Singapore's Health Promotion Board (HPB) will be providing more information on the benefits of giving birth in hospitals certified under the Baby-Friendly Hospital Initiative (BFHI) as part of the Government's initiative for private hospitals to advocate for breastfeeding practices.

Through online and print collaterals aimed at expectant mothers, the campaign will be held over the next few weeks, said Senior Minister of State for Health Amy Khor on 29 June.

BFHI-certified hospitals actively encourage and support breastfeeding, and are barred from sponsorship arrangements with formula milk companies.

This comes after a report by the Competition Commission of Singapore (CCS) in May, stating that infant-formula prices saw a spike in recent years due to aggressive tactics used by formula milk manufacturers to establish consume loyalty and increase prices.

This included payments and sponsorships to private hospitals for participation in their milk rotation programmes, where a particular brand is set as the default formula for a period of time for infants who need formula.

Private hospitals are looking to obtain BFHI-certification

Dr Khor and Jurong GRC MP Rahayu Mahzam toured KK Women's and Children's Hospital (KKH) on 29 June, to highlight its practices as a BFHI-certified hospital, which include breastfeeding counselling for expectant mothers and skin-to-skin contact between baby and mother within five minutes of delivery.

KKH, which attained BFHI certification in 2014, saw its rates of exclusive breastfeeding discharge increase from 75% in 2013 to 85% in 2016.

All three public hospitals offering maternity services ̶ KKH, National University Hospital and Singapore General Hospital ̶ are BFHI certified but only account for 42% of the births, according to statistics in 2015.

None of the seven private hospitals offering maternity services here are BFHI-certified and account for almost 60% of births. However, Mount Alvernia, Thomson Medical and Raffles Hospital have mentioned in may that they are working towards it.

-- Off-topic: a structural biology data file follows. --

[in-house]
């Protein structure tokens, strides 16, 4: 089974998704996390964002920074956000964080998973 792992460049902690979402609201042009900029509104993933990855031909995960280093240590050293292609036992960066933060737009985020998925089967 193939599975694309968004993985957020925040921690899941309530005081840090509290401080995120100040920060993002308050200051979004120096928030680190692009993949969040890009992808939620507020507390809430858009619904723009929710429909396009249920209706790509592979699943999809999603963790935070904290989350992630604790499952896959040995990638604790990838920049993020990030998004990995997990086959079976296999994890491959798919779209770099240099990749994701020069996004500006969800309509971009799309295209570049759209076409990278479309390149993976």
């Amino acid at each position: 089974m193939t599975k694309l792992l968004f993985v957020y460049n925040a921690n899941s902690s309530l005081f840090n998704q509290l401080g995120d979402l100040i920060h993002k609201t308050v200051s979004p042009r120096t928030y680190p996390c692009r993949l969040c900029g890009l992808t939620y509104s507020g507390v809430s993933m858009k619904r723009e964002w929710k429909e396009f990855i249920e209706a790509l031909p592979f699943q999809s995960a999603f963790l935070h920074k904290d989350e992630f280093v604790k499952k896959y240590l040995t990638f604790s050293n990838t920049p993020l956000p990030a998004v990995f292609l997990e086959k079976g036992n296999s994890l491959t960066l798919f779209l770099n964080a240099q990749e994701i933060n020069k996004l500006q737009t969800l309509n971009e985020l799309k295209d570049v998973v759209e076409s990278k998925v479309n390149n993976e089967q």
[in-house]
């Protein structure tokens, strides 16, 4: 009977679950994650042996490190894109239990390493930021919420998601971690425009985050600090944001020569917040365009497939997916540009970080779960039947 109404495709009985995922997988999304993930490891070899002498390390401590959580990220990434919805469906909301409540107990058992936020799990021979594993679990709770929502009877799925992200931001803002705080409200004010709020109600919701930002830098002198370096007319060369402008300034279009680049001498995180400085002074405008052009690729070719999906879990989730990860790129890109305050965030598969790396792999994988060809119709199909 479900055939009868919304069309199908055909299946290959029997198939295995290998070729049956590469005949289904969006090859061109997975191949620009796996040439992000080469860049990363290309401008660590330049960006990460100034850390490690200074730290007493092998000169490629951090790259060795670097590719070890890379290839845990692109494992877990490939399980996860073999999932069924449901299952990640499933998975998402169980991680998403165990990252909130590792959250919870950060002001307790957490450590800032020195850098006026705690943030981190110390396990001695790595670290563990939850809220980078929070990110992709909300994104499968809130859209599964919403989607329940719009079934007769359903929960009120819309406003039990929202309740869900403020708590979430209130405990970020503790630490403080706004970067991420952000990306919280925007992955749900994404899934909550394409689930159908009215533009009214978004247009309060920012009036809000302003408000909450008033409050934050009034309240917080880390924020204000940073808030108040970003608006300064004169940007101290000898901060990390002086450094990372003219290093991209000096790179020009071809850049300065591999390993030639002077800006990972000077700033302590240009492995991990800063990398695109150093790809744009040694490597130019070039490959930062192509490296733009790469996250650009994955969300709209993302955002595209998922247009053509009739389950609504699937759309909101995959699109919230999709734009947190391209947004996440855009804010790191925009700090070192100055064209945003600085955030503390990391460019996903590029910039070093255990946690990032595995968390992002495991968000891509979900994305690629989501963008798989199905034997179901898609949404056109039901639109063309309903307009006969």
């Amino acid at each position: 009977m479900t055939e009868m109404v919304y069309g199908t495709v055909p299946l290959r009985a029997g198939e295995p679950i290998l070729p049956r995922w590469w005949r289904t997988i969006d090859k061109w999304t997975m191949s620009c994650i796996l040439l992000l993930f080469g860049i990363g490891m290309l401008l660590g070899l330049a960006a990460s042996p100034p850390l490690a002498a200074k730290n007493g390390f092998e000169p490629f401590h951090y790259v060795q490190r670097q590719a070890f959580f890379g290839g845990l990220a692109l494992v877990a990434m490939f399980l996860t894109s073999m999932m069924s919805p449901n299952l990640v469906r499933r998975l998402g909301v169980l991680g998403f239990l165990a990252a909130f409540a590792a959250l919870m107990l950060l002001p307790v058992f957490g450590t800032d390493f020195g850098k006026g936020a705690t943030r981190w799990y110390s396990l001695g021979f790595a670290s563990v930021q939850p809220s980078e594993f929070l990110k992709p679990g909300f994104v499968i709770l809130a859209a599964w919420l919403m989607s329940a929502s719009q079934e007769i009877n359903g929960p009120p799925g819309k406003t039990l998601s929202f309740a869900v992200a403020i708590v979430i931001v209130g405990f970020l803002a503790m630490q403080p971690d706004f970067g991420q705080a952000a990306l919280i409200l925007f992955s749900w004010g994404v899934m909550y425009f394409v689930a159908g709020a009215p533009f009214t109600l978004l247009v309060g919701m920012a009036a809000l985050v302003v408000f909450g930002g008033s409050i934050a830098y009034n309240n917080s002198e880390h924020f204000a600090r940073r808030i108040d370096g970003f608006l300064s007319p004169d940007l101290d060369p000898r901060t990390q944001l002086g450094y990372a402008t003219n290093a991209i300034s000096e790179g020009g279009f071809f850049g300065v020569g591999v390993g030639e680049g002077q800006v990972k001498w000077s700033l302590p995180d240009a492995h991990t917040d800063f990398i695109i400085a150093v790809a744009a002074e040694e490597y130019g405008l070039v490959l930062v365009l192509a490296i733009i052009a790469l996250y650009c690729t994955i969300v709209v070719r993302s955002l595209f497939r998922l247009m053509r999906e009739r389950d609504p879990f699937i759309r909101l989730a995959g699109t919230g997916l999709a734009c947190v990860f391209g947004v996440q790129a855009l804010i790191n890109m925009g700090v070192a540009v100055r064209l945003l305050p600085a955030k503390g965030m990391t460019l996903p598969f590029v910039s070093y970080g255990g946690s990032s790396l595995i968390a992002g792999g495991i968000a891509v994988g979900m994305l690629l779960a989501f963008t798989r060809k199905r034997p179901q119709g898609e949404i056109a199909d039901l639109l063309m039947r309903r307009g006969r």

Parkway Pantai, which oversees Mount Elizabeth, Mount Elizabeth Novena, Gleneagles and Parkway East hospitals, said it would review and align its practices given the CCS recommendations.

BFHI-certification is important to curb formula milk prices

Tobe BFHI-certified, 10 steps to encourage breastfeeding – such as promoting skin-to-skin contact between mother and baby at birth, training relevant healthcare professionals to help mothers breast feed successfully and conducting childbirth education classes to focus on the benefits of breastfeeding, have to be implemented.

Both Dr Khor and Ms Rahayu are part of a task force led by Senior Minister of State for Trade and Industry Koh Poh Koon to ensure that key measures to address the high prices of formula milk are implemented by the end of the year.

These include tightening regulations on labelling and advertising, facilitation imports of more formula milk options and encouraging good practices in hospitals.

Increasing awareness around the benefits of BFHI-certified hospitals is one of the methods, which will also help parents to make better informed decisions and create the demand for private hospitals to implement such certification, said Ms Rahayu.

"This is one of the many measures being taken to lower the price of formula milk. Having the necessary (breastfeeding) support is important in reducing the cost and dependence on infant milk formula," she added. MIMS

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